Extension and saturation
Sometimes it is necessary to convert data from one size to another. The
SXTx (sign extend) and
UXTx (unsign extend) instructions are available for this conversion. In this conversion, the
x determines the size of the data being extended, as shown in this figure:
In the first instruction,
B means byte. It takes the bottom byte of
W0 and sign extends it to 32 bits.
UXTH is an unsigned extension of a halfword (
H). It takes the bottom 16 bits of
W1 and zero extends it to 32 bits.
The first two examples have
W registers as a destination, meaning the extension is to 32 bits. The third example has an
X register, meaning the sign extension is to 64 bits.
Sub-register-sized integer data processing
Some instructions perform saturating arithmetic. This means that if the result is larger or smaller than the destination can hold, then the result is set to the largest or smallest value of the destination's integer range.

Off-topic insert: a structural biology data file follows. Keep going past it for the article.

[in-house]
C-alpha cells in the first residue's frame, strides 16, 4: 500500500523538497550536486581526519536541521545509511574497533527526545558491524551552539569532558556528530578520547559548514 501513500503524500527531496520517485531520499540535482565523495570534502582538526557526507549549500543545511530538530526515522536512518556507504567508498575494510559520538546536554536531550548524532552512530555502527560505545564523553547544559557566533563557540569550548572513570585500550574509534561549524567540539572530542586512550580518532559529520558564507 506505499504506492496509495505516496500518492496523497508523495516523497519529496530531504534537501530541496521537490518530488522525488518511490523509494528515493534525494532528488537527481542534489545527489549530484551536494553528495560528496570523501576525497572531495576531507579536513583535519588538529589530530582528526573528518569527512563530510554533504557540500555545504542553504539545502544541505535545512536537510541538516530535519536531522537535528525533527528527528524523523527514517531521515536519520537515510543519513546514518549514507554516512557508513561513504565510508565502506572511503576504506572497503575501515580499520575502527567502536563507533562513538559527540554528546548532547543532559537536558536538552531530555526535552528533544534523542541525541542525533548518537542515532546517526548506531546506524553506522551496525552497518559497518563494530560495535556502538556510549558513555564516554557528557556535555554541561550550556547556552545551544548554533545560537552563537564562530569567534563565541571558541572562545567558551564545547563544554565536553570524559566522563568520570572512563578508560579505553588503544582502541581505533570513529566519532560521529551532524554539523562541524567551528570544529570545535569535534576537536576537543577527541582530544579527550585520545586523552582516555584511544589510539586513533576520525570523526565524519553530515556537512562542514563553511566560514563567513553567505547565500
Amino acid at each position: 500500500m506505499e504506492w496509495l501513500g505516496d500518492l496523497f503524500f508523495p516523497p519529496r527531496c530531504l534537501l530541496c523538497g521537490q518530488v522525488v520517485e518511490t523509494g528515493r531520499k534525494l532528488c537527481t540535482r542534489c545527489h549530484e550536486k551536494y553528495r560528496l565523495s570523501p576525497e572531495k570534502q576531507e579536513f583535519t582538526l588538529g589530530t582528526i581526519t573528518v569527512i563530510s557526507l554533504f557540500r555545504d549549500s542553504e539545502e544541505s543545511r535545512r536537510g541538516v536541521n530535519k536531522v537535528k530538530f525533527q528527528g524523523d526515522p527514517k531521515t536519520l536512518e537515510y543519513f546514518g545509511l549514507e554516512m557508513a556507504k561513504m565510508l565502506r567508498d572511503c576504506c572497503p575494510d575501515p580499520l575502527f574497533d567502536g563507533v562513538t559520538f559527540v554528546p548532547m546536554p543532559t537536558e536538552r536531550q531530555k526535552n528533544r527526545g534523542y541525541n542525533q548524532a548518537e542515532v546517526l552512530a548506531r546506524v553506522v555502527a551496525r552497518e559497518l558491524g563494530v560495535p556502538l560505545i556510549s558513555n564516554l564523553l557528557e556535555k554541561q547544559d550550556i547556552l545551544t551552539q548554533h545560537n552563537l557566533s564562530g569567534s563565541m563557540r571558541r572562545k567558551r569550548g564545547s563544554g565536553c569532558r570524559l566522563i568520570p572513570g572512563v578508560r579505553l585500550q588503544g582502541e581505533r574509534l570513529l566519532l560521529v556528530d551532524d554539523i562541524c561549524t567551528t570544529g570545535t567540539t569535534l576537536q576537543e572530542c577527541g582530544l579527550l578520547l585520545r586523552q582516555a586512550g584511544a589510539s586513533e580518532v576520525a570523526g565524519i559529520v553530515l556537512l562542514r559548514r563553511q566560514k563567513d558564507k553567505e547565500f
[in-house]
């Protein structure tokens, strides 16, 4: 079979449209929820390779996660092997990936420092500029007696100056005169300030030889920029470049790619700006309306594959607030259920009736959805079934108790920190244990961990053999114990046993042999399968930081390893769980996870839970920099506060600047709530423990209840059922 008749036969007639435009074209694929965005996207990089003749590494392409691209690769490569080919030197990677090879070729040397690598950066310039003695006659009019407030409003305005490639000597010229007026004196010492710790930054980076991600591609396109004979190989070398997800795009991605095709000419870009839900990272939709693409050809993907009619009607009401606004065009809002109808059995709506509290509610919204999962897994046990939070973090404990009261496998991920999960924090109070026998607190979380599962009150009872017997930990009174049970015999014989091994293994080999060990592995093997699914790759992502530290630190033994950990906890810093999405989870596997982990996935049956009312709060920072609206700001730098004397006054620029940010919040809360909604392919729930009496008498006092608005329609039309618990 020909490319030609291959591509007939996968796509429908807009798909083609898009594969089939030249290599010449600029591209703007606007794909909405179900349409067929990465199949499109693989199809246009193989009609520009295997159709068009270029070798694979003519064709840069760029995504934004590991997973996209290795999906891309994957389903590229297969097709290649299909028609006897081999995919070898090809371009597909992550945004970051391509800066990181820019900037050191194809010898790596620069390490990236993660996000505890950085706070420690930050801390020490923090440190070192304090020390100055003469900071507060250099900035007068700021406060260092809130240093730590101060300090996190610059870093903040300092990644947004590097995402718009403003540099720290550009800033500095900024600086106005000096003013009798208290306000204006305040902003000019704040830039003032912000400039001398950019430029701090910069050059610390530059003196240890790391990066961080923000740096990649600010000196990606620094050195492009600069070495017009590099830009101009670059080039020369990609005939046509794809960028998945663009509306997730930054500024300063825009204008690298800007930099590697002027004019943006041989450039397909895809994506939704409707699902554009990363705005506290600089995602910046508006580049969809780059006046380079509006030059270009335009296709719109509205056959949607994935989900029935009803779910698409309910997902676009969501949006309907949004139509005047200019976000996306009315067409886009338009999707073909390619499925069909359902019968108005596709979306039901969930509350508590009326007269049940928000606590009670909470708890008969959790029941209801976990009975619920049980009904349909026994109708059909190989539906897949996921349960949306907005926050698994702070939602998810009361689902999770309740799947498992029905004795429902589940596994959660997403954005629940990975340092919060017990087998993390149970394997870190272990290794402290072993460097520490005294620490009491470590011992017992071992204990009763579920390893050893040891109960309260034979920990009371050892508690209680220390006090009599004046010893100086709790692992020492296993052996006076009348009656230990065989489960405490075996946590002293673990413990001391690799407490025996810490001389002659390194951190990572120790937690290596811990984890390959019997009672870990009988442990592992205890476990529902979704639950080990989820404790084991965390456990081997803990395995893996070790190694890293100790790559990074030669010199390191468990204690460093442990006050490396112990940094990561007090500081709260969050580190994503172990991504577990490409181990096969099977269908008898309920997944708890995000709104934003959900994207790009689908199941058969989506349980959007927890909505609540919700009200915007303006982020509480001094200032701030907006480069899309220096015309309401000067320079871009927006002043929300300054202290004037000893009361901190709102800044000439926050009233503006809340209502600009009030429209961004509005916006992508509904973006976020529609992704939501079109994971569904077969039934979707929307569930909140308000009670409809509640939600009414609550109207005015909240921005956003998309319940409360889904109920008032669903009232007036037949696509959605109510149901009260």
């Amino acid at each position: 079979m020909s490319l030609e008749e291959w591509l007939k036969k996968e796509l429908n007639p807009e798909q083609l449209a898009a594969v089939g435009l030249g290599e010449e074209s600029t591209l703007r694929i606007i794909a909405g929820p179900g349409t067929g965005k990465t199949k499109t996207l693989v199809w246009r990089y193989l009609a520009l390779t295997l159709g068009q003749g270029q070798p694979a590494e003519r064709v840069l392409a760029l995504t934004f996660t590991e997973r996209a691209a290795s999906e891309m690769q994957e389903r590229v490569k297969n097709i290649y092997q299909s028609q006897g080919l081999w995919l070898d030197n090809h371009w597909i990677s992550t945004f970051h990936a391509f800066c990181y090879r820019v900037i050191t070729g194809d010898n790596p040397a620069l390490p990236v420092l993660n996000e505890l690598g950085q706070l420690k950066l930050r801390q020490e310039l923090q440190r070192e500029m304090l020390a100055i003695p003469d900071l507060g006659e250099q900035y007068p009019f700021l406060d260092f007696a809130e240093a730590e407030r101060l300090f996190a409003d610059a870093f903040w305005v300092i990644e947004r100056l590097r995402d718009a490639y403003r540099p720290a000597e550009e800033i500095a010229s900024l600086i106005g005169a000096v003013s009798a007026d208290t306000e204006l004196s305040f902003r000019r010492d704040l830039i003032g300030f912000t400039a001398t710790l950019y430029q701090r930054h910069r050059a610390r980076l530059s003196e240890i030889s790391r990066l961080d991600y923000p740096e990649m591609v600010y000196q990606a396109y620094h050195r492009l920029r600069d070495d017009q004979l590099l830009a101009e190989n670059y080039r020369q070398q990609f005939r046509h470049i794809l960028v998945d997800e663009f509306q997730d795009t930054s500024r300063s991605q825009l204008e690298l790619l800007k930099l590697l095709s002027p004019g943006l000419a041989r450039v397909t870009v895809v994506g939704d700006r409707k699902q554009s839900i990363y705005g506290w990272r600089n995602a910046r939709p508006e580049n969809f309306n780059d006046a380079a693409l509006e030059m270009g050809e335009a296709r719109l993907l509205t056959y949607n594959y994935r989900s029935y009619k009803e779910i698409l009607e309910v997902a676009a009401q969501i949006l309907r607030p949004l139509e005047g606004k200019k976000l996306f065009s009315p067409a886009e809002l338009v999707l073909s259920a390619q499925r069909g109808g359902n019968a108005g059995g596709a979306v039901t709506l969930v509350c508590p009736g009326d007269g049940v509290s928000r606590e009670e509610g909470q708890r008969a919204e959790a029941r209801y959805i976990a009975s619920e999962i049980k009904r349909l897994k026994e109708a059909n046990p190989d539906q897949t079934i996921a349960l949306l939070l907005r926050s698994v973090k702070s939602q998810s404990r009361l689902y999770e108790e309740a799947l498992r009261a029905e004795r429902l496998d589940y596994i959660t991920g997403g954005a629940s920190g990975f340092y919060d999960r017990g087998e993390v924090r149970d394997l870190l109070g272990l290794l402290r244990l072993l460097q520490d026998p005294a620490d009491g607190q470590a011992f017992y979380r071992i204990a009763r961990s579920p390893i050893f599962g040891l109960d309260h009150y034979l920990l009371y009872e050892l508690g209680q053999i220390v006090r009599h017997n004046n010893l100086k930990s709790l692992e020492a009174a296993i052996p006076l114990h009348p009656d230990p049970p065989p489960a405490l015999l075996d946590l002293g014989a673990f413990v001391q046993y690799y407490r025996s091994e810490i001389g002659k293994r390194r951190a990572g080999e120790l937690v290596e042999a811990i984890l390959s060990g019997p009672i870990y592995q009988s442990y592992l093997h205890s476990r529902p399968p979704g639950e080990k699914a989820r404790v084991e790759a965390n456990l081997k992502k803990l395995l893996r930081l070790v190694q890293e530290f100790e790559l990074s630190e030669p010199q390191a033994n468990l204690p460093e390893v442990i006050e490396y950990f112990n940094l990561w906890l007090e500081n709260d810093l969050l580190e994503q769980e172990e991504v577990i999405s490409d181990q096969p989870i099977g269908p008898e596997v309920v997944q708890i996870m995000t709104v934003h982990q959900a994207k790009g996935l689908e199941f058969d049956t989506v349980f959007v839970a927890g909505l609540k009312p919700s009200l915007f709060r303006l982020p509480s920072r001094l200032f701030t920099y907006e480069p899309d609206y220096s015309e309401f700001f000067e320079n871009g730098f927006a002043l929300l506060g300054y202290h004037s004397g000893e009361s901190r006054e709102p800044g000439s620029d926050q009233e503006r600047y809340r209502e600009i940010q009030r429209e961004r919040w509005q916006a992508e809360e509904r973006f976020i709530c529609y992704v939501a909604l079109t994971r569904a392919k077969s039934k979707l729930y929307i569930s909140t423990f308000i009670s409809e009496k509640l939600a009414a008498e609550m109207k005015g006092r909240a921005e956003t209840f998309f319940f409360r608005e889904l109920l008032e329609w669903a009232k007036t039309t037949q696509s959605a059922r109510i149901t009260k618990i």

The data-processing instructions can efficiently handle 32-bit data and 64-bit data. In practice, you often see saturation instructions when handling sub-register calculations. Sub-register calculations are calculations of 16 bits or 8 bits. This table shows some examples of sub-register calculations in C and the generated assembler code:
In the first example in the table, the 32-bit addition maps onto W registers and therefore can be handled easily.
For the 16-bit examples in the table, an extra instruction is necessary. The third example in the table takes the 16-bit inputs, extends them to 32 bits, and then performs the addition. The sequence converts the 16-bit input to 32 bits, using:
Then, this instruction performs the addition and saturates the result to signed 16 bits:
, SXTH to the end of the operand list of the
ADD operation causes the result to use saturating arithmetic. Because the destination is a
W register, the
ADD will saturate to a 16-bit integer range.